Animals from a zoo in Gaza which has been branded the “worst zoo in the world,” were taken to Israel on Wednesday, where they will receive better care.
With the cooperation of the Israeli authorities, the animal welfare group Four Paws brought out a tiger, five monkeys, two ostriches, two gazelles, two tortoises, a swan and a porcupine via the Erez Crossing on Wednesday morning.
As on previous occasions, the move was made possible with help from the Agriculture and Rural Development Ministry’s Gaza Coordination and Liaison Office, the Coordinator of Government Activities in the Territories, the Israel Nature and Parks Authority, the Defense Ministry Crossings Authority and the local Ministry of Agriculture in Gaza.
The animals, which will be transferred to zoos in South Africa, Jordan, the Ben Shemen Monkey Park and the Safari Zoo in Ramat Gan, are the last from the Khan Yunis Zoo in the southern Gaza Strip. Their transfer, in effect, constitutes the closing of Khan Yunis Zoo, the operation of which had become very difficult in recent years.&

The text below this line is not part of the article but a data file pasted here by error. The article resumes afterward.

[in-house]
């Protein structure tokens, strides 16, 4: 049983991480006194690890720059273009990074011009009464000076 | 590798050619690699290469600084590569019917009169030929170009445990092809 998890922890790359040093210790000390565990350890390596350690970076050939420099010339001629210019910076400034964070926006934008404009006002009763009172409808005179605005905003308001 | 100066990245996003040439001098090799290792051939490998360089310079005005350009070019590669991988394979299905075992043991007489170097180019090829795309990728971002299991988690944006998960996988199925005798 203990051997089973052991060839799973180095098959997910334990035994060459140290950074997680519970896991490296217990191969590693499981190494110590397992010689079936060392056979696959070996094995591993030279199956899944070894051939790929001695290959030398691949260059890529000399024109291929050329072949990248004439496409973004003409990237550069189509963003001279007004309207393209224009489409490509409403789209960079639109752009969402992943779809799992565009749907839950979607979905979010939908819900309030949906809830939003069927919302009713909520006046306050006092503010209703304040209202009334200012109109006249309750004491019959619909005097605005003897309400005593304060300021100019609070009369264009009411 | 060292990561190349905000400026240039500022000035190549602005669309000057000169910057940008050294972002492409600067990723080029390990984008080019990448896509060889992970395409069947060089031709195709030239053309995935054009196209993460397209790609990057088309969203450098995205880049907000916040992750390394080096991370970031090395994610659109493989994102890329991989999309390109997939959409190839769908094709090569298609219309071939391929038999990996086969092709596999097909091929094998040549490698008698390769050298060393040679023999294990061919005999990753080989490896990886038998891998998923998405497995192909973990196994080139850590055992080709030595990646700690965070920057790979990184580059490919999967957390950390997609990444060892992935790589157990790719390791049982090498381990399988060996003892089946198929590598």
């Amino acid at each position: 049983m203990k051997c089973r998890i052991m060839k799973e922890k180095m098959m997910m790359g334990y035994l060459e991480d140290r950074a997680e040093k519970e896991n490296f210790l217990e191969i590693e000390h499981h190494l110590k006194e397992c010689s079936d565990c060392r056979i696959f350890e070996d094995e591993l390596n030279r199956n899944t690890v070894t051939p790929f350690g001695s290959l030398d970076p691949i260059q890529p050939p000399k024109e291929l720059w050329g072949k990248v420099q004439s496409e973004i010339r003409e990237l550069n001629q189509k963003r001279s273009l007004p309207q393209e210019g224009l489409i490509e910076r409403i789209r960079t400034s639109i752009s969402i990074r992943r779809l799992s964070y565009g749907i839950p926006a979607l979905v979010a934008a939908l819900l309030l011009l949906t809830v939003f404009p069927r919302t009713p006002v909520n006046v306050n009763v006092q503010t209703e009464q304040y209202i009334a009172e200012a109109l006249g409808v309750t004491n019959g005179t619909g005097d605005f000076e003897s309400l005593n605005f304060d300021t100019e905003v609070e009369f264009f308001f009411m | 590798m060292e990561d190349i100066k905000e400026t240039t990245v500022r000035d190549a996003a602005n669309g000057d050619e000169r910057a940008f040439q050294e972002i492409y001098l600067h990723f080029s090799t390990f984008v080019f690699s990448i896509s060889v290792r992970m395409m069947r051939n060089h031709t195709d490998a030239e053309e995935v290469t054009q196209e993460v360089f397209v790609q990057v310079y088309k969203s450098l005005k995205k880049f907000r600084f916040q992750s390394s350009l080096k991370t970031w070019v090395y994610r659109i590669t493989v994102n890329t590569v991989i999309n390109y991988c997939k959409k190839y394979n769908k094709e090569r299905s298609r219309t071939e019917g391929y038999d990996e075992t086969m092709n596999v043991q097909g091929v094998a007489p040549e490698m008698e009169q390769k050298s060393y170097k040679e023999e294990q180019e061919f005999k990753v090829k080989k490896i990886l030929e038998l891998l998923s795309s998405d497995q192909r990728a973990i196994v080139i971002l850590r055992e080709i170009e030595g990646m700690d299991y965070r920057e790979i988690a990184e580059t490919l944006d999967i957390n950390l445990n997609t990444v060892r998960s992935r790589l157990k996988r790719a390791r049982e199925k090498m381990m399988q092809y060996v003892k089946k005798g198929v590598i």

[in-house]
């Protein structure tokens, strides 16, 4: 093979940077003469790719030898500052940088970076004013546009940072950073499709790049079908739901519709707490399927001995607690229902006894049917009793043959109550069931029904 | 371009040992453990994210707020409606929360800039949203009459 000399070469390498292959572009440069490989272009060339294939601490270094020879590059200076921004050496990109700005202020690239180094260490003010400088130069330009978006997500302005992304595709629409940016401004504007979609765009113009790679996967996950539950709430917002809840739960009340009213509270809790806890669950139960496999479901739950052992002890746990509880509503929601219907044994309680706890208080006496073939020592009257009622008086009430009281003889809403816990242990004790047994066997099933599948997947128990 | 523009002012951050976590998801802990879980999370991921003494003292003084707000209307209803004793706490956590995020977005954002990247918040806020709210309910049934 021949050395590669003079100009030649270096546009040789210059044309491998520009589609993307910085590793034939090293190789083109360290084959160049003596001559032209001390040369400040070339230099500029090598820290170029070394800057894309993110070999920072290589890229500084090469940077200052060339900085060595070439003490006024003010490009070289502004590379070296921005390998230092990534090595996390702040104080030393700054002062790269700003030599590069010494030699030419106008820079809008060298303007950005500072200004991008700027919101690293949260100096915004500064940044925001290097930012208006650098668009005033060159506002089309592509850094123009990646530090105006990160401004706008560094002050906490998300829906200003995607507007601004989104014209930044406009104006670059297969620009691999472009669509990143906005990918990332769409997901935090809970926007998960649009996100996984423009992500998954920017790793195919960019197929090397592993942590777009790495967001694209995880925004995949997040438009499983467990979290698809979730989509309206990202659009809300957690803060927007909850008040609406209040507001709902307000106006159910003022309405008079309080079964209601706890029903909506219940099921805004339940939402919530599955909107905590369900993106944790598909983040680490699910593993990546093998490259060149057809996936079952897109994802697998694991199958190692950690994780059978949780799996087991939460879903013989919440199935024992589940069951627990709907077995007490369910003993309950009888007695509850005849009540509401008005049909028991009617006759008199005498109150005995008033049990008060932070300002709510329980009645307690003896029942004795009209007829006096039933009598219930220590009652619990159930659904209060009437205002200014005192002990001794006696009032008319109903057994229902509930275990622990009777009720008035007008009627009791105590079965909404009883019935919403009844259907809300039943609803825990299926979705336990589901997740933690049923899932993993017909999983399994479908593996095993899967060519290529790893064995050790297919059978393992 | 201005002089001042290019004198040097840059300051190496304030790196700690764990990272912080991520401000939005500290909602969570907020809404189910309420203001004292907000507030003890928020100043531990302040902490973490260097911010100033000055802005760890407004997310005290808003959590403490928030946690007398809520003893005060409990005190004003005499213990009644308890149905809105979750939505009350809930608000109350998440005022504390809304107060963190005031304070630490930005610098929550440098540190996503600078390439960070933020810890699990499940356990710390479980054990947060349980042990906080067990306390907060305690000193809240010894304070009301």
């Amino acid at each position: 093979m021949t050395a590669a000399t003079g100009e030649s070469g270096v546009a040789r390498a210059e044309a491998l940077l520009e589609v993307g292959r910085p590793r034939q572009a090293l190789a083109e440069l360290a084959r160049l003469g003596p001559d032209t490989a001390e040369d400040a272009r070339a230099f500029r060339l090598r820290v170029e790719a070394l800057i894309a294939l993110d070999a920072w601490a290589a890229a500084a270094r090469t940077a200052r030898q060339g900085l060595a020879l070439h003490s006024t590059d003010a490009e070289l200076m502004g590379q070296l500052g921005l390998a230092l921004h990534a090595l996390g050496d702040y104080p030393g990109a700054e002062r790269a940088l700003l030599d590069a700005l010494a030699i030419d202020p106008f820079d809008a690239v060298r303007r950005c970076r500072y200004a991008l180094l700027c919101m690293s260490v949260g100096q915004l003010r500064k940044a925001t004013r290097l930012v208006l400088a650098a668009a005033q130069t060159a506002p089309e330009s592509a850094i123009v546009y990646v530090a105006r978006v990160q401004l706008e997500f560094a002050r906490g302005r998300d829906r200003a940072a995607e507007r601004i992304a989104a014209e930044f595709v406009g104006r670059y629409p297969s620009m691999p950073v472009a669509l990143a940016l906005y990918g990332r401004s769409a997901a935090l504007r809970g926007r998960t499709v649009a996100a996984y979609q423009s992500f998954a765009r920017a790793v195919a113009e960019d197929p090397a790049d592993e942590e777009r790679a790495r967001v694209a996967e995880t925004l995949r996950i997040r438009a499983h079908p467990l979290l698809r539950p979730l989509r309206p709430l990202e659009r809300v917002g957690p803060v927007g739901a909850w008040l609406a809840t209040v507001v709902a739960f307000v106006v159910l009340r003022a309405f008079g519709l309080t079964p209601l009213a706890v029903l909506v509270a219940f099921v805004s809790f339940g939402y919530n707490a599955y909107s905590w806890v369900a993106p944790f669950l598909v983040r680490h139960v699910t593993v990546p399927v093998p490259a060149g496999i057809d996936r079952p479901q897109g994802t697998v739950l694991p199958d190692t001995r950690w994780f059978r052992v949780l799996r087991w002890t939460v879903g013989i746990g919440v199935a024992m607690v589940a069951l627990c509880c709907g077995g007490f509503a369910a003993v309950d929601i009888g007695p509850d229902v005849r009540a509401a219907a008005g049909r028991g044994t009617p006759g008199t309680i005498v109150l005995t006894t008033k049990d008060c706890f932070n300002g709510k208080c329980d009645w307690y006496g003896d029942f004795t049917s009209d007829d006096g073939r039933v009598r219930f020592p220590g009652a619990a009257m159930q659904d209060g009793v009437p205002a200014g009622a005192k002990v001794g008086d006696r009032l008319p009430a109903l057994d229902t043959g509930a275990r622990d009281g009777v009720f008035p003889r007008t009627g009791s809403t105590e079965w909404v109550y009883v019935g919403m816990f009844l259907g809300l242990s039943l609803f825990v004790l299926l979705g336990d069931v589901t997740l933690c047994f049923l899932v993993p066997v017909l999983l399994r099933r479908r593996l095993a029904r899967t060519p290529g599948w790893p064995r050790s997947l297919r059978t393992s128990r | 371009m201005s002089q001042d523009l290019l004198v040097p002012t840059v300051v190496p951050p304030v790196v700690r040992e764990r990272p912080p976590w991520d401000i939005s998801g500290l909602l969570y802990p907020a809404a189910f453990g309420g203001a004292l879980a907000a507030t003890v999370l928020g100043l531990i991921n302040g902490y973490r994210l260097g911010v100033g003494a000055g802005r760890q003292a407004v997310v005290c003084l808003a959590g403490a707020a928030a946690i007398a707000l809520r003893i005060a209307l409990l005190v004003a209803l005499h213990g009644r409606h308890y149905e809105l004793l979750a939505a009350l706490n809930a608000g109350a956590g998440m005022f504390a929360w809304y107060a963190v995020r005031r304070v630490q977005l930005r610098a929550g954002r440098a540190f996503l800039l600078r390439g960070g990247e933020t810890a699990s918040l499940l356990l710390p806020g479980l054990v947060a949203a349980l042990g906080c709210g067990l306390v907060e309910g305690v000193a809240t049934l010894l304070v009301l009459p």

Special cages, veterinary equipment and medicines were brought into the Gaza Strip to facilitate optimal veterinary treatment of the animals before the actual transfer.
Uri Madar, from the Agriculture Ministry Gaza Coordination and Liaison Office said: “Given the less than satisfactory conditions and in the absence of the ability to continue caring for the animals at the Khan Yunis zoo, the Agriculture and Rural Development Ministry assisted and coordinated the transfer of the animals to zoos in Israel and around the world. Over the last two years, the ministry transferred lions, a horse and other animals. Our veterinary services have been continually active and are devoted to the welfare and health of the animals. We are delighted and moved every time we are able to be of assistance in saving the lives of animals.”
Madar understated the situation. The horrendous conditions in the Gaza zoo had been making headlines, and the owner had asked Four Paws for help, which it provided in food and medical checks, along with earlier rescues.
The tiger, Laziz, was kept in a nine-foot-square cage alongside a taxidermied tiger. In his new home in South Africa, he will roam in a 30,000 square-foot enclosure where he will be able to enjoy swimming and climbing, according to an Associated Press report.
Highlighting the precariousness of the animals’ existence at the zoo, Khalil said a baby deer that was set to be evacuated died in the lead-up to the mission after being wounded. Its mother was also wounded but was successfully removed from the Gaza Strip.